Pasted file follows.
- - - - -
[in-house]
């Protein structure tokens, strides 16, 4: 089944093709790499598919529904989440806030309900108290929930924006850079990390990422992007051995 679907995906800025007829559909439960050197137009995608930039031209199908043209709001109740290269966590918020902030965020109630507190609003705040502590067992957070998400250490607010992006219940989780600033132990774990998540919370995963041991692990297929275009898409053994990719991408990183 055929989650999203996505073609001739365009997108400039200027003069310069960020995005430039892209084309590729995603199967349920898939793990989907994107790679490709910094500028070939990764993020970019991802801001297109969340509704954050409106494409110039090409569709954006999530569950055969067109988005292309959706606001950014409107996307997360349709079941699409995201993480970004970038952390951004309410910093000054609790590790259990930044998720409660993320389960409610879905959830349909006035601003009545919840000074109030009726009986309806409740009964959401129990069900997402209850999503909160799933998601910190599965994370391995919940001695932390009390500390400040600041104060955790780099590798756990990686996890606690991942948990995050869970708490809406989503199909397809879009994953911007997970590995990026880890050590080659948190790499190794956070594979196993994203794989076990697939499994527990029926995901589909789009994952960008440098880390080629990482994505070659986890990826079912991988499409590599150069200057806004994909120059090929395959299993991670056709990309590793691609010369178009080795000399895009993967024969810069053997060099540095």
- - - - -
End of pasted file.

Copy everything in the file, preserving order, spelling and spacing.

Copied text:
[in-house]
């Protein structure tokens, strides 16, 4: 089944093709790499598919529904989440806030309900108290929930924006850079990390990422992007051995 679907995906800025007829559909439960050197137009995608930039031209199908043209709001109740290269966590918020902030965020109630507190609003705040502590067992957070998400250490607010992006219940989780600033132990774990998540919370995963041991692990297929275009898409053994990719991408990183 055929989650999203996505073609001739365009997108400039200027003069310069960020995005430039892209084309590729995603199967349920898939793990989907994107790679490709910094500028070939990764993020970019991802801001297109969340509704954050409106494409110039090409569709954006999530569950055969067109988005292309959706606001950014409107996307997360349709079941699409995201993480970004970038952390951004309410910093000054609790590790259990930044998720409660993320389960409610879905959830349909006035601003009545919840000074109030009726009986309806409740009964959401129990069900997402209850999503909160799933998601910190599965994370391995919940001695932390009390500390400040600041104060955790780099590798756990990686996890606690991942948990995050869970708490809406989503199909397809879009994953911007997970590995990026880890050590080659948190790499190794956070594979196993994203794989076990697939499994527990029926995901589909789009994952960008440098880390080629990482994505070659986890990826079912991988499409590599150069200057806004994909120059090929395959299993991670056709990309590793691609010369178009080795000399895009993967024969810069053997060099540095």